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Wednesday, 19 May 2010

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Hark the croak chorus

Thundershowers, lightening, downpours, rains and drizzle reign these days. They leave me scared and sleepless at nights. Slouched on a sofa I was not quite in a mood to go for bed yet. That’s when I suddenly noticed the frog croak. It was nothing unusual, especially for the past few days. But I took this moment in particular.

We have seen and heard enough – yes, more than enough - rain-caused catastrophes: people died, lost houses and so on. Are the frogs playing out a cantata to recount that tragedy? Sounds weird, or perhaps creepy, but that’s what struck me at the moment.

There was a brief interlude to this cantata. If I enjoyed the music, I cannot be honest. But I knew there is a rhythm to this croak chorus – may be rhapsodic or otherwise. Whatever it is, my ears are getting tuned to the resonance now.

I was thinking further off, and slowly drifted off into a story I read as a child. That frog mother’s son was stubborn. He was always doing the opposite whenever mother asked for something. Mother was growing weary of this, but she simply had no option. One day she became gravely ill. This made the son a little sad.

When it grew worse, the frog mother was worrying about her burial. Their house was located in a mountain, and down there was a river. Of course she didn’t want to be buried in the riverbank. But she knew for sure her son would do the opposite if she asked to be buried in the mountain.

So in the deathbed the mother called up the son and asked him to bury her in the riverbank. She breathed the last the following morning. Son wept all day long, and thought he should change once and for all. Mother’s last request was strange. But at least that one last wish should be obeyed properly, son thought. So he went ahead and buried her in the riverbank.

At the same time he was gripped with fear that the grave would be washed away when the rains come. So whenever rains come, this frog son would step out and guard his mother. Mother was the only family to him, so he poured out all his grief by crying out loud. Since then, the story went on to say, frogs croak whenever it’s rainy season.

I cannot exactly remember where I read this. But it struck my little heart. For some reason it still does. I felt alone too, so I cried out too back then. Now I understand one thing: the frog croak is not pleasant. They forecast something appalling, maybe. It’s said in a note we cannot understand.

Or may be the frogs are trying to narrate the tragedy that befell them in Aesop’s time. They asked Zeus for a king. They took it amiss when the god sent them a log of wood. Then they were given a stork that wolfed down the whole community one by one.

I feel like chanting along with these frogs, taking after Dionysus in Aristophanes’ ‘The Frogs’. The play is titled so, though frogs occupy only one scene. Aristophanes must have been distantly ironic to symbolize modern politics – how the so called public representatives keep on leaping from one bench to another, like frogs. ‘The Frogs’ is a political satire, after all. It’s very witty how the Greek version of the croak chorus has been rendered into English: Brekekekex koax koax.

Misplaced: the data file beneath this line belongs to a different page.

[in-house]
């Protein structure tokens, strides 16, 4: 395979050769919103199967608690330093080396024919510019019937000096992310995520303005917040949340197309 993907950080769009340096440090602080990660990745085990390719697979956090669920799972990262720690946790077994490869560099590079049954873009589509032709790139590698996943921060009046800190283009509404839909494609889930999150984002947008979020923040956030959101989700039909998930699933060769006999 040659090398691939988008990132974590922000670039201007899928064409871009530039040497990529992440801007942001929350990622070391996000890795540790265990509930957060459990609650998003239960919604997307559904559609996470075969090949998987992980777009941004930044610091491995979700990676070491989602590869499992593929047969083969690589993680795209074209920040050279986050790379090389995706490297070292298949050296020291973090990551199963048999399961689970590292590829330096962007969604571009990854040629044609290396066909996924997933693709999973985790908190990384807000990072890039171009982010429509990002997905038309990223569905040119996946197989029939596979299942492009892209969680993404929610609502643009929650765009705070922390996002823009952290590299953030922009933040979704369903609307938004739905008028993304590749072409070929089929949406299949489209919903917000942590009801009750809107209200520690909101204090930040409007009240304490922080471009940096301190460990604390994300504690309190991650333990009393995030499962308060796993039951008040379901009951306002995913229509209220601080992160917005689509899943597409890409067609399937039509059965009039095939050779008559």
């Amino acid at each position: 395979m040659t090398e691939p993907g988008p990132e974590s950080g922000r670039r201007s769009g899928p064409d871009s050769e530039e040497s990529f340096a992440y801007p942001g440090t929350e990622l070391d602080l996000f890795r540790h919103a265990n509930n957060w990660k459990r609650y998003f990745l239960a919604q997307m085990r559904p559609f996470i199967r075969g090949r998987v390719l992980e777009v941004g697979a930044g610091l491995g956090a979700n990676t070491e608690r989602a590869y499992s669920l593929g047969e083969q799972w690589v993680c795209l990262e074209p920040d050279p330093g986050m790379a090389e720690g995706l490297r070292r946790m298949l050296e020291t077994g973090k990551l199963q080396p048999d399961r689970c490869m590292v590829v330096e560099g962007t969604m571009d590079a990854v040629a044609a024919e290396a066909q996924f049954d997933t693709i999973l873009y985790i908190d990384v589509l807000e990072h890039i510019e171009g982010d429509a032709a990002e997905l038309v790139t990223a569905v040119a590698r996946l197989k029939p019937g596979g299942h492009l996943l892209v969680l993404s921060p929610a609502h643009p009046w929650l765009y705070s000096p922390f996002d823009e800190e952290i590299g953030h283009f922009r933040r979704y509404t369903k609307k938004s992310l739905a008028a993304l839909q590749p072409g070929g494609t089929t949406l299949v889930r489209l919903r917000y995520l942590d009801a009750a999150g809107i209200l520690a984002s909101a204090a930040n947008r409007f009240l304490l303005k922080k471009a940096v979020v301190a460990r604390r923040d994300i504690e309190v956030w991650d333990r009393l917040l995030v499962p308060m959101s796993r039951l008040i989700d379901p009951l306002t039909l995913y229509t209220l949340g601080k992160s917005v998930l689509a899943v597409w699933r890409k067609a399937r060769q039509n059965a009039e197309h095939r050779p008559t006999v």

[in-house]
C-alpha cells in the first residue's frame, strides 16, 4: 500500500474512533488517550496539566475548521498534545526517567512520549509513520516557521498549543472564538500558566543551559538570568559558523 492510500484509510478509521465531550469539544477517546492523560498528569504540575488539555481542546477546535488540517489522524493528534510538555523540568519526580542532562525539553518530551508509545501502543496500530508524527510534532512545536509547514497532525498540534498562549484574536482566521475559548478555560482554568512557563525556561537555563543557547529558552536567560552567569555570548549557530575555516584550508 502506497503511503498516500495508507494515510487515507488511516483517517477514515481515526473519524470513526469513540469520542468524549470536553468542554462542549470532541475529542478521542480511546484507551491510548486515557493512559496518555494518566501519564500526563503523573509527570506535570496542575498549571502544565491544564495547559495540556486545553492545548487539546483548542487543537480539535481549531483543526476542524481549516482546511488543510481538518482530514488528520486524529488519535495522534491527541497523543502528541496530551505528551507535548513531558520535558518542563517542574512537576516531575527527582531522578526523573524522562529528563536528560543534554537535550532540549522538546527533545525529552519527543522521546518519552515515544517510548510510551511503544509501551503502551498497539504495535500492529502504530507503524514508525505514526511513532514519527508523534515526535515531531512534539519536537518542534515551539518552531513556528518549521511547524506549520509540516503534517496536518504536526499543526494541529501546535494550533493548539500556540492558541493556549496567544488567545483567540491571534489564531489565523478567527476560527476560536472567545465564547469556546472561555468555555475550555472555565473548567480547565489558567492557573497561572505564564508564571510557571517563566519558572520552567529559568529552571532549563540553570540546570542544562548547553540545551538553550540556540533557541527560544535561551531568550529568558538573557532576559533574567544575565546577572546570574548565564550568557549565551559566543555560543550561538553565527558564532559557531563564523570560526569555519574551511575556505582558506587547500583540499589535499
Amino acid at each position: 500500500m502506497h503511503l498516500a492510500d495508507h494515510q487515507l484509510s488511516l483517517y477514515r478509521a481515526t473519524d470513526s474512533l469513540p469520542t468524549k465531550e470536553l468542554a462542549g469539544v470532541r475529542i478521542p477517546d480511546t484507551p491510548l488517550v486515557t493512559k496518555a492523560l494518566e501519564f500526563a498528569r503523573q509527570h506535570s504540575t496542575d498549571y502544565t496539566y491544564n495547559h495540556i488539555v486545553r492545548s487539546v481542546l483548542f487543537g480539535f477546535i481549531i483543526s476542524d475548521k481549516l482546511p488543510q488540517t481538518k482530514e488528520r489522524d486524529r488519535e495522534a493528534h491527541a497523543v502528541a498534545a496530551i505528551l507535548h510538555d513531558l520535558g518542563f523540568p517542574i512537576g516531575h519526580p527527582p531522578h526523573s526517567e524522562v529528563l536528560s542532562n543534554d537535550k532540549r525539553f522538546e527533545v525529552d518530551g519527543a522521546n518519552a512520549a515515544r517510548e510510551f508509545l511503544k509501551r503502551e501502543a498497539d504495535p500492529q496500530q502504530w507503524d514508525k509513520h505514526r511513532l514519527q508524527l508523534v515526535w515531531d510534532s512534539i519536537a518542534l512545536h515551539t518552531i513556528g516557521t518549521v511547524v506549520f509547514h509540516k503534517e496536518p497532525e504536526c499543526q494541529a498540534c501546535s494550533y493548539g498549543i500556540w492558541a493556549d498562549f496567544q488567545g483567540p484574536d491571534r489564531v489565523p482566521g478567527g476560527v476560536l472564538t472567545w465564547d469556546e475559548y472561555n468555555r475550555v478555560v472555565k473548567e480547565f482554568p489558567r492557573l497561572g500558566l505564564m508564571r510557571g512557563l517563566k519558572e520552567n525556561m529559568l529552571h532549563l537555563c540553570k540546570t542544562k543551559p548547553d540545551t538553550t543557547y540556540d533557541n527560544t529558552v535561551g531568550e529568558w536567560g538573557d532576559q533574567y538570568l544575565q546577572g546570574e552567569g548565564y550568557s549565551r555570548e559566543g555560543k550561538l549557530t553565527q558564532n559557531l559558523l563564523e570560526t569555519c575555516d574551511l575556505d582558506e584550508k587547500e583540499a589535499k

That’s a source or two. But the poor creature has been hackneyed all throughout in literature and other aesthetic subjects. There is a fairytale about a frog prince who turned from rough skin into a handsome prince upon a kiss. ‘Wind in the Willows’ has a Mr. Toad. Beatrix Potter’s ‘The Tale of Mr. Jeremy Fisher’ is a sad tale of a frog host.

Though considered ugly, the frog is said to be intelligent, always telling the wisest thing. Truth is bitter and ugly at times, we cannot help it. With all those allusions aside, we have a Sinhala proverb comparing little knowledge and narrow experience to a frog in the well. I came across a Vietnamese proverb with a similar meaning too: Sitting at the bottom of wells, frogs think that the sky is as wide as a lid.

I never detested the frog croak. But I don’t think I admired it either. I loathe the slightest sight of the creature, let alone touching its coarse skin, I make no bones about it. I cannot just imagine how they cut apart frogs for A/Ls. No wonder Viragaya’s Aravinda did not go for medicine because he dreaded the experience.

Everyone is asleep. Everything is still. And yet I’m whiling away a sleepless night. All that frog nonsense comes to me humming and whistling. Still and all that story of mother and son haunts me. Drifting off all alone on the sofa, I’m trying to decode the croak chorus I hear:

Drop by drop
Rains plop
On her relics
Sadly angelic

Do not, now,
O clouds
Do not weep now
Lend me your ears
O clouds
I beg you in tears

Let me in peace look
after her sweet soul
That ruthlessly once I
wronged and stole

sachitra@gmail.com

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